the auditor shall determine what modifications or additions to audit procedures are necessary to resolve the matter, and shall consider the effect of the matter, if any, on other aspects of the audit.
(Ref: Para. A57)

* * *

Application and Other Explanatory Material
Sufficient Appropriate Audit Evidence (Ref: Para. 6)

A1.              Audit evidence is necessary to support the auditor’s opinion and report.  It is cumulative in nature and is primarily obtained from audit procedures performed during the course of the audit.  It may, however, also include information obtained from other sources such as previous audits (provided the auditor has determined whether changes have occurred since the previous audit that may affect its relevance to the current audit)[6] or a firm’s quality control procedures for client acceptance and continuance.  In addition to other sources inside and outside the entity, the entity’s accounting records are an important source of audit evidence.  Also, information that may be used as audit evidence may have been prepared using the work of a management’s expert.  Audit evidence comprises both information that supports and corroborates management’s assertions, and any information that contradicts such assertions.  In addition, in some cases the absence of information (for example, management’s refusal to provide a requested representation) is used by the auditor, and therefore, also constitutes audit evidence.

A2.              Most of the auditor’s work in forming the auditor’s opinion consists of obtaining and evaluating audit evidence.  Audit procedures to obtain audit evidence can include inspection, observation, confirmation, re-calculation, re-performance and analytical procedures, often in some combination, in addition to enquiry.  Although enquiry may provide important audit evidence, and may even produce evidence of a misstatement, enquiry alone ordinarily does not provide sufficient audit evidence of the absence of a material misstatement at the assertion level, nor of the operating effectiveness of controls.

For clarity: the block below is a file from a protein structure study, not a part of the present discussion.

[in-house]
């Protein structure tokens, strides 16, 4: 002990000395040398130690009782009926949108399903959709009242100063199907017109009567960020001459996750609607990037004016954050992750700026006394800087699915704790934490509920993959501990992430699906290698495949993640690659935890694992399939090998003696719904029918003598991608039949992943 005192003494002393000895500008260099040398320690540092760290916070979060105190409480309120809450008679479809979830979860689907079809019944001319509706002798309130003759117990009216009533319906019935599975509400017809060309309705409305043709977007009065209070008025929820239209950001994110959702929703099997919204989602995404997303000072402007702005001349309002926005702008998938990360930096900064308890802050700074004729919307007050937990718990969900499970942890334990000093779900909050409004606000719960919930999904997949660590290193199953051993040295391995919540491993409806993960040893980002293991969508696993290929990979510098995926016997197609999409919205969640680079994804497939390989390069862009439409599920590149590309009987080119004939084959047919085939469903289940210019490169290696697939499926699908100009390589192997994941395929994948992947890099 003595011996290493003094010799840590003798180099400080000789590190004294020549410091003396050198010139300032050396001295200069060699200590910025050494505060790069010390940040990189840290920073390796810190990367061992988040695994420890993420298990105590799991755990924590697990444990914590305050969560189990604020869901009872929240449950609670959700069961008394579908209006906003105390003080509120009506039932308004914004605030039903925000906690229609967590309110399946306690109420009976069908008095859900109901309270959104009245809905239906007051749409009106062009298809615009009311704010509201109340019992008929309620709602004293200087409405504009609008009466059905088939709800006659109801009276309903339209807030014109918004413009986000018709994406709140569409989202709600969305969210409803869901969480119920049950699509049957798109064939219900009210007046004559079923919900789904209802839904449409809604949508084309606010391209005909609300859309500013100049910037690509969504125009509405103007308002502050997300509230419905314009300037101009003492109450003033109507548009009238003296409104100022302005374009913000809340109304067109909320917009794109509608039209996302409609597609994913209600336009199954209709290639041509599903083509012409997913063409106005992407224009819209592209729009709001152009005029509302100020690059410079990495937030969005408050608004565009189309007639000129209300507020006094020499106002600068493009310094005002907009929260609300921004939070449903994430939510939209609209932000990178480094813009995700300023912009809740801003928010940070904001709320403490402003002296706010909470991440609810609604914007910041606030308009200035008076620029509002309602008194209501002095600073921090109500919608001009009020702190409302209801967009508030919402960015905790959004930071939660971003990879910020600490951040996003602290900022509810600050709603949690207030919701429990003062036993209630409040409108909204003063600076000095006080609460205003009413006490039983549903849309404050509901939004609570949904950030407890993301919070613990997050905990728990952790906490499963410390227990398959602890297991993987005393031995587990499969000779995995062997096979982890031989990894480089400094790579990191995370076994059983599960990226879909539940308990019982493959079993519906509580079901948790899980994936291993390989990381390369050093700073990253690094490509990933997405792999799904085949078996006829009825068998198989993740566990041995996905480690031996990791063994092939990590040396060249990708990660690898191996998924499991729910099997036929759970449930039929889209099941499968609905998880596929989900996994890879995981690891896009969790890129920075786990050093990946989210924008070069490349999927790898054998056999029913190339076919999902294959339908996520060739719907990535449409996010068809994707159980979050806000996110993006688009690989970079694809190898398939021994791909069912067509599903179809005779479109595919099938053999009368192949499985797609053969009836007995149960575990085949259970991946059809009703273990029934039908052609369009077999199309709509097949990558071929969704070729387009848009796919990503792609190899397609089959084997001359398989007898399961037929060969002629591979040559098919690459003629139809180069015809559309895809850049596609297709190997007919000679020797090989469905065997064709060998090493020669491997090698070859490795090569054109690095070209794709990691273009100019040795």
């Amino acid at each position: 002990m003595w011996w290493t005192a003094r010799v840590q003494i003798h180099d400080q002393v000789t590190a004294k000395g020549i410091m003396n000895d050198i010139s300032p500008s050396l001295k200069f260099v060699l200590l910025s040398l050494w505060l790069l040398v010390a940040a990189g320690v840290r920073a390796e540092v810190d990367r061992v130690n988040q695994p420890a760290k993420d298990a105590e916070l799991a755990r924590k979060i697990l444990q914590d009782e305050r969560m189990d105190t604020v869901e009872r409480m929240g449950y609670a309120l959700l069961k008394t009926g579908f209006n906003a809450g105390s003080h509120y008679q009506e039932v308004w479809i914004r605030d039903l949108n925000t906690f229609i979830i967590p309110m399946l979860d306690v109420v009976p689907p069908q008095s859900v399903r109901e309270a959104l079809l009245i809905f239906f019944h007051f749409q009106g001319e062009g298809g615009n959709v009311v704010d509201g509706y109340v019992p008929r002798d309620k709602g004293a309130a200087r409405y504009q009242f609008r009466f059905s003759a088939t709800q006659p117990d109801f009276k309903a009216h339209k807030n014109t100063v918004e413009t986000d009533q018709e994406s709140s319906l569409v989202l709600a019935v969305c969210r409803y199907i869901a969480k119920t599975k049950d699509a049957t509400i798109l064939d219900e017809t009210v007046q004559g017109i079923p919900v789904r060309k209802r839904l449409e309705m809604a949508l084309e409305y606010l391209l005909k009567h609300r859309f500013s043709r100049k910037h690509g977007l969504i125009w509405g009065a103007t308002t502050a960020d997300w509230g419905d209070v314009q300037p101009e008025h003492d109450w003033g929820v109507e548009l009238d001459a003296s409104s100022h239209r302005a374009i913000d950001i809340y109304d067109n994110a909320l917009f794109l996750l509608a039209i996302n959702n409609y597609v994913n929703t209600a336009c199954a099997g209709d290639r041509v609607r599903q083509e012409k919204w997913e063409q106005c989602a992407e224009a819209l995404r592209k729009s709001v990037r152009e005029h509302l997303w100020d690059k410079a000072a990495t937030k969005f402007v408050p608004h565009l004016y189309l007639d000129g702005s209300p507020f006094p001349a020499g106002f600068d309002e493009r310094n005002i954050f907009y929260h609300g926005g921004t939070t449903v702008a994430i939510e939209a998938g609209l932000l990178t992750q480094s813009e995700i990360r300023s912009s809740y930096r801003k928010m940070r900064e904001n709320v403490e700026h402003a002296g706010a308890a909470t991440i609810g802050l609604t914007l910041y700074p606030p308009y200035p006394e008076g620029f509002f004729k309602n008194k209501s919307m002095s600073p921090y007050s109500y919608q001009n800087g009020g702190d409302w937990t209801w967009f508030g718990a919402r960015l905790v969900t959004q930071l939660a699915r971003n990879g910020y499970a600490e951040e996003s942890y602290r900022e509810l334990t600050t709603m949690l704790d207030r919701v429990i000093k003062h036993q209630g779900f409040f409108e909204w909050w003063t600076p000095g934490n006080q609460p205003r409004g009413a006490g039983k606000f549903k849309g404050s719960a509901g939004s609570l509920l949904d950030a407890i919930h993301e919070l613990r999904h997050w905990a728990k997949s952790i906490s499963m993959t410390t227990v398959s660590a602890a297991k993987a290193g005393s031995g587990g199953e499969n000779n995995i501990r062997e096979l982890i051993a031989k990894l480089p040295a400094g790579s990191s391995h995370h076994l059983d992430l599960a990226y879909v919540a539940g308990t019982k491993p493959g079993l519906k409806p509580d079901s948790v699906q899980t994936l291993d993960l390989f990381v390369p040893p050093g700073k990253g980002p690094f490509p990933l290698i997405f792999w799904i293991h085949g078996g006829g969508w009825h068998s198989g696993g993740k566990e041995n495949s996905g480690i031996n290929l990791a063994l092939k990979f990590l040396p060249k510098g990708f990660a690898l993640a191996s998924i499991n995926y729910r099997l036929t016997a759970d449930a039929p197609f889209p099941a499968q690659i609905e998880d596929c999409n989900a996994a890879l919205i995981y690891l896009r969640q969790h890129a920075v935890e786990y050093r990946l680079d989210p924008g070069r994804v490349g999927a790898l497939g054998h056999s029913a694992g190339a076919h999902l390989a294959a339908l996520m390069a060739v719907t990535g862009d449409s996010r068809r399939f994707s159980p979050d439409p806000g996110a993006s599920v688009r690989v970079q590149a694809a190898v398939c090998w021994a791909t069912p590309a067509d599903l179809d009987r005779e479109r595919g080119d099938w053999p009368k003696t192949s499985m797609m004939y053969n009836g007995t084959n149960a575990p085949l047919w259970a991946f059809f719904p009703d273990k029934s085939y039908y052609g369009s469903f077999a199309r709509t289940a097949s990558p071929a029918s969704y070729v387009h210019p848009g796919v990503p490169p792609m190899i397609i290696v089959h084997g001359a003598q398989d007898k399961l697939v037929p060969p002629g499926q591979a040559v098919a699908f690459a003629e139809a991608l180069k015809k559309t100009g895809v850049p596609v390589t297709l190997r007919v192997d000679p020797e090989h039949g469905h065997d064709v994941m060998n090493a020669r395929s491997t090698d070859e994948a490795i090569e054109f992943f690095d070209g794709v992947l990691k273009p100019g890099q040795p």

A3.              As explained in ASA 200,[7] reasonable assurance is obtained when the auditor has obtained sufficient appropriate audit evidence to reduce audit risk (that is, the risk that the auditor expresses an inappropriate opinion when the financial report is materially misstated) to an acceptably low level.

A4.              The sufficiency and appropriateness of audit evidence are interrelated.  Sufficiency is the measure of the quantity of audit evidence.  The quantity of audit evidence needed is affected by the auditor’s assessment of the risks of misstatement (the higher the assessed risks, the more audit evidence is likely to be required) and also by the quality of such audit evidence (the higher the quality, the less may be required).  Obtaining more audit evidence, however, may not compensate for its poor quality.

A5.              Appropriateness is the measure of the quality of audit evidence; that is, its relevance and its reliability in providing support for the conclusions on which the auditor’s opinion is based.  The reliability of evidence is influenced by its source and by its nature, and is dependent on the individual circumstances under which it is obtained.

A6.              ASA 330 requires the auditor to conclude whether sufficient appropriate audit evidence has been obtained.[8]  Whether sufficient appropriate audit evidence has been obtained to reduce audit risk to an acceptably low level, and thereby enable the auditor to draw reasonable conclusions on which to base the auditor’s opinion, is a matter of professional judgement.  ASA 200 contains discussion of such matters as the nature of audit procedures, the timeliness of financial reporting, and the balance between benefit and cost, which are relevant factors when the auditor exercises professional judgement regarding whether sufficient appropriate audit evidence has been obtained.

Sources of Audit Evidence

A7.              Some audit evidence is obtained by performing audit procedures to test the accounting records, for example, through analysis and review, reperforming procedures followed in the financial reporting process, and reconciling related types and applications of the same information.  Through the performance of such audit procedures, the auditor may determine that the accounting records are internally consistent and agree to the financial report.